It Tastes Better Than it Looks

Welcome!! On Fridays we step back to 1850 and look at the changes in Two Pan where folks take a squint-eyed scowl at changing traditions.

Most of us walked the entire Oregon Trail to stake a piece of land in Two Pan. We’d never see our kin on the other side of the country again. (Some of us were excited about that). So when the Woolseys told folks Thanksgiving could be at their spread, we were all over that invite like ducks on a june bug.

Nobody knows the trouble this bread has seen.

Alice Hopkins suggested we have some Fall Contests to make it exciting.  (Her husband was some big sword-rattling Reb in the Civil War and I think she’s still looking for a way for him to be victorious.)

All the men (except my Bricker, of course) snorted, lied how they’d outdo one another, then grabbed their guns, and tromped around to see who could shoot the biggest turkey.  Bricker said if a bird happened to fly into his sluice pan, while he was panning for gold, he’d wring its neck and bring it in. I wasted a lot of words on him because none of the men got a turkey.

Roxie and her Bacon Maple Muffins with added crunch

On Thanksgiving eve, they dug a big pit and started roasting a hindquarter of elk.

If I am to be completely honest, I was mad at myself but taking it out on Bricker.  The women had a baking contest and I felt prideful to enter, as ill equipped as I am.

(My cookstove sits at the base of Smith Mountain where we lightened the oxens’ load because they were so wheezed out they could barely haul the wagon over the top. Bricker hasn’t gone back to  get the stove yet.)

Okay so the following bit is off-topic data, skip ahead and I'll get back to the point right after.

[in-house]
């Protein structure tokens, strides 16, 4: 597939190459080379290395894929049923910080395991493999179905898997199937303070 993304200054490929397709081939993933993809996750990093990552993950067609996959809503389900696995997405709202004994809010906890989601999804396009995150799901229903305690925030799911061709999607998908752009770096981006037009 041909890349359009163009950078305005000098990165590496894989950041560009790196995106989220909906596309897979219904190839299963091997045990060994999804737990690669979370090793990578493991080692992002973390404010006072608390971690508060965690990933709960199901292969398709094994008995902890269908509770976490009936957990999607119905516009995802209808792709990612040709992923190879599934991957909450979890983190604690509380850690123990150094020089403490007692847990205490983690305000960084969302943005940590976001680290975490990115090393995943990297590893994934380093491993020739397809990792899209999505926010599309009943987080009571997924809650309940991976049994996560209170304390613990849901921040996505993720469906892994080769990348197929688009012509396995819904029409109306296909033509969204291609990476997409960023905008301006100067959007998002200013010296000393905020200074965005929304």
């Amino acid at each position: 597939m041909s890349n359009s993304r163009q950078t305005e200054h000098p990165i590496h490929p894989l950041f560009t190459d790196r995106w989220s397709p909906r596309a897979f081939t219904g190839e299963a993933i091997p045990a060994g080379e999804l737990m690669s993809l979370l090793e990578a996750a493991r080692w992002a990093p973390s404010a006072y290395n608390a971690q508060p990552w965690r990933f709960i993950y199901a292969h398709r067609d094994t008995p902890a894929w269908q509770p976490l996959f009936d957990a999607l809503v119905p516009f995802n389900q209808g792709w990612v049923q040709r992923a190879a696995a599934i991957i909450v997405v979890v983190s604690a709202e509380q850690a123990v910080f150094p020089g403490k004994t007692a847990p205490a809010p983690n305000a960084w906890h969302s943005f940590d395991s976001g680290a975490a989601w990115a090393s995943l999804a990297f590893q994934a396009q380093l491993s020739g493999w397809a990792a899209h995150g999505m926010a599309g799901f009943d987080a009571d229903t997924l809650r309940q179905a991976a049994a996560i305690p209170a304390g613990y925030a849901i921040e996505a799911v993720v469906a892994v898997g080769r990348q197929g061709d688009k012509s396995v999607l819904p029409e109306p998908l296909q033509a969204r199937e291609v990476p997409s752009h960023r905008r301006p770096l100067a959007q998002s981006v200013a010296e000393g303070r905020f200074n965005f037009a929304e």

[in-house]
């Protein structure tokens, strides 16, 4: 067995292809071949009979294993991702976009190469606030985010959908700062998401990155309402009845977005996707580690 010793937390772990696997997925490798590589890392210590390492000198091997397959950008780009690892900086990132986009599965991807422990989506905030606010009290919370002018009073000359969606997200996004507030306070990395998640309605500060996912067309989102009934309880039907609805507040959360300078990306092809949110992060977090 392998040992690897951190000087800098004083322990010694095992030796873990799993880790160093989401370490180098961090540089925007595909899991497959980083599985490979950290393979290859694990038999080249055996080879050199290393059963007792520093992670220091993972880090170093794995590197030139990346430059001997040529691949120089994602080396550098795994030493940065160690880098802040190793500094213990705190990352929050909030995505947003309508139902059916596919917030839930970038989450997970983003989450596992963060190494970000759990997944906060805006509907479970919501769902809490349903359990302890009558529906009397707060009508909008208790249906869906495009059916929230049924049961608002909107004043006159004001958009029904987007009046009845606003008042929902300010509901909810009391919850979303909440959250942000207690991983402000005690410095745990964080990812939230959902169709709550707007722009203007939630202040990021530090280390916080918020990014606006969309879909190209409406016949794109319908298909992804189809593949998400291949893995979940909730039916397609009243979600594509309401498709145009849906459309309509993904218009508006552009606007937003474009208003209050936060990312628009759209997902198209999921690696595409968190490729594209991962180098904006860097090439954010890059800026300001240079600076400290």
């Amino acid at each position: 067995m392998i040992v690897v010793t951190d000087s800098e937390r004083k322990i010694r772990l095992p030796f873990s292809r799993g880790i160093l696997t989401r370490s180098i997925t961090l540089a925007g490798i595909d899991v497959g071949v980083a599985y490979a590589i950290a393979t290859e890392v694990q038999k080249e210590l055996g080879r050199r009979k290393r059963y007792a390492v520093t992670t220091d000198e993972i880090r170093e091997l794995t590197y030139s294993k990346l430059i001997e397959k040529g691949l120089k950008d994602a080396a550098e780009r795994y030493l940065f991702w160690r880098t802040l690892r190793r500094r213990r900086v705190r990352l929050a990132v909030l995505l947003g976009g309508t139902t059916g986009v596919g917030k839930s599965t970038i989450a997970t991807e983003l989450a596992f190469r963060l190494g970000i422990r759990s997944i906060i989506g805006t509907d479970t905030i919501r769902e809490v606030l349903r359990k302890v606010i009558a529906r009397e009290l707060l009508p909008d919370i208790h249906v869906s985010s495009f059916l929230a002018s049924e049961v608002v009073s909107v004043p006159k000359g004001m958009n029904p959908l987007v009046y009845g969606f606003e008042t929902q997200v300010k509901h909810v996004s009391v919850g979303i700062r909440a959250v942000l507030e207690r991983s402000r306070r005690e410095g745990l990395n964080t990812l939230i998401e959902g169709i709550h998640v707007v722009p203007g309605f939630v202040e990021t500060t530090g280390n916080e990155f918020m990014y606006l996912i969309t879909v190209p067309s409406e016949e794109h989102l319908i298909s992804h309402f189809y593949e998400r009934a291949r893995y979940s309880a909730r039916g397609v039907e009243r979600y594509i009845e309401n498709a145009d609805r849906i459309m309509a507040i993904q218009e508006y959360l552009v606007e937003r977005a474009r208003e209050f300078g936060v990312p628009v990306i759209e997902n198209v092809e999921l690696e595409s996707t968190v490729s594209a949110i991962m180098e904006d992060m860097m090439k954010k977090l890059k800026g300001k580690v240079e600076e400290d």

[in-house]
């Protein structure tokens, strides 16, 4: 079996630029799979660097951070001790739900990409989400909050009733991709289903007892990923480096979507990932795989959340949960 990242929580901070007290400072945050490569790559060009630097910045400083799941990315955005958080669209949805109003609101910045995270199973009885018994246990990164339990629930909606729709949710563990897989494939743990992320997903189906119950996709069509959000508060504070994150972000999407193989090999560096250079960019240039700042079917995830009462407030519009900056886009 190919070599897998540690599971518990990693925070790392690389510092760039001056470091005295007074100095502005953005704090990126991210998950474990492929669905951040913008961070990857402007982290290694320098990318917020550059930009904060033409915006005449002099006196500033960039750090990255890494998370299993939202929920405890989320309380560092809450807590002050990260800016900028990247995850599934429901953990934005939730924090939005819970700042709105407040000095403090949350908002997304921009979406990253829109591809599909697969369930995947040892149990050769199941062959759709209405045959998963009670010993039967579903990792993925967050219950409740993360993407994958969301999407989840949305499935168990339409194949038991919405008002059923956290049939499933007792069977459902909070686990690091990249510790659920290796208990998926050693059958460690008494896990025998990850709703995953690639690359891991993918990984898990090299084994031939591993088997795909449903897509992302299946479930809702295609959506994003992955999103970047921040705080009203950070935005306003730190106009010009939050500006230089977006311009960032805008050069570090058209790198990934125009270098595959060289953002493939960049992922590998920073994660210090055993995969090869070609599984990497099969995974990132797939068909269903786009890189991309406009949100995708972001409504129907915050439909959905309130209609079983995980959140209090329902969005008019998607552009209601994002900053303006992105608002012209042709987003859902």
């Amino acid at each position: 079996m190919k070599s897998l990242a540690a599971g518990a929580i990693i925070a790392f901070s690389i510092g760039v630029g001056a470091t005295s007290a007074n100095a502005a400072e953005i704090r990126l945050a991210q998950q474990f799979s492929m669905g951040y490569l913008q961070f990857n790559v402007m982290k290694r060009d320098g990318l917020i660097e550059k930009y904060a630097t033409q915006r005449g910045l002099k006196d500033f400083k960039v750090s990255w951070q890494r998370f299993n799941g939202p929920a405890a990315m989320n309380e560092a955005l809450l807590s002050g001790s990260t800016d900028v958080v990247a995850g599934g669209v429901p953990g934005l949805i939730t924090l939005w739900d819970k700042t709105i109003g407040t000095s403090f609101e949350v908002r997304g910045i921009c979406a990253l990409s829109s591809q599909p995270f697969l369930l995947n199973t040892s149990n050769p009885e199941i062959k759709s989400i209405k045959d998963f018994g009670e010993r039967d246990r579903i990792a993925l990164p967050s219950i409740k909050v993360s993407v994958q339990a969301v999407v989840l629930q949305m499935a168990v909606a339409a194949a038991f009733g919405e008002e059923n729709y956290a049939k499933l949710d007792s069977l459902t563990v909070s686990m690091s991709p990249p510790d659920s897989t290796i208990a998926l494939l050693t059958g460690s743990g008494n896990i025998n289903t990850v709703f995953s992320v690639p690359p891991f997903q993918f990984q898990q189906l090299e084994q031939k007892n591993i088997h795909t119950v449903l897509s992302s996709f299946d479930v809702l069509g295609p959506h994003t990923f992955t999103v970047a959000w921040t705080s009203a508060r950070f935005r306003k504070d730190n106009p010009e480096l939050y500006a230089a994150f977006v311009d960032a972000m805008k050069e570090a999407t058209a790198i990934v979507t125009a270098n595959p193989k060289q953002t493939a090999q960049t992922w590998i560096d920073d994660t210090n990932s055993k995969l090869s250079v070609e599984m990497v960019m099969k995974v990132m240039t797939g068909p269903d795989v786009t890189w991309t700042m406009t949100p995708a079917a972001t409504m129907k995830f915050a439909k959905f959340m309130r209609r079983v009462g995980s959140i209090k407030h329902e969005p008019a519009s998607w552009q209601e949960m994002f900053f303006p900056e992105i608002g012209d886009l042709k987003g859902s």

On the day of the feast, Roxie Poley won the blue ribbon for bread. My loaf tasted good, but cooked like it had been tortured in the mud oven.

Alice Hopkins and Violet Spinrad discuss recipes

Roxie’s dishes always have crunch.  We’ve learned not to ask about it. Crickets or chestnuts…it’s all good.

Alice Hopkins got the blue ribbon for her pie. (“An old Southern recipe” she cooed. UGH.)

The judge, Elias Kral, said my pie looked like a tapeworm had crawled on top and died. But in the end, my pie dish was licked clean along with the others.

Never Fear! It's all looks the same when cut and served!

With our bellies full, and the children playing games by the creek, Alice started singing. We all joined in–there being no instruments in the territory.We sang. Told stories. Laughed.

For one afternoon, it was just like being home—it was Thanksgiving.

(Click Here for Roxie’s Bacon-Maple Muffin Recipe.

You can click all over Alice, but you’ll never get her secret recipe.)

About Barb

I escaped from a hardscrabble farm in Oklahoma. I'm not sure why people think I have an accent. I miss the sunshine, but not the fried foods.
This entry was posted in Humor, Pioneer Friday in Two Pan and tagged , , , , , , , , . Bookmark the permalink.

24 Responses to It Tastes Better Than it Looks

  1. Pingback: Hard Candy Christmas | Before Morning Breaks

  2. Catherine says:

    Hope you are having a wonderful Thanksgiving! Thank you for visiting me the other day!


  3. A great way to celebrate a memorable holiday. Delicious.I share this day of gratitude with you. May your days be filled with wonderful blessings and a life filled with love , peace and happiness. Happy Thanksgiving my friend.


  4. Elisabeth Miles says:

    Alice has that simple down cold. Nice background, too.


  5. Spectra says: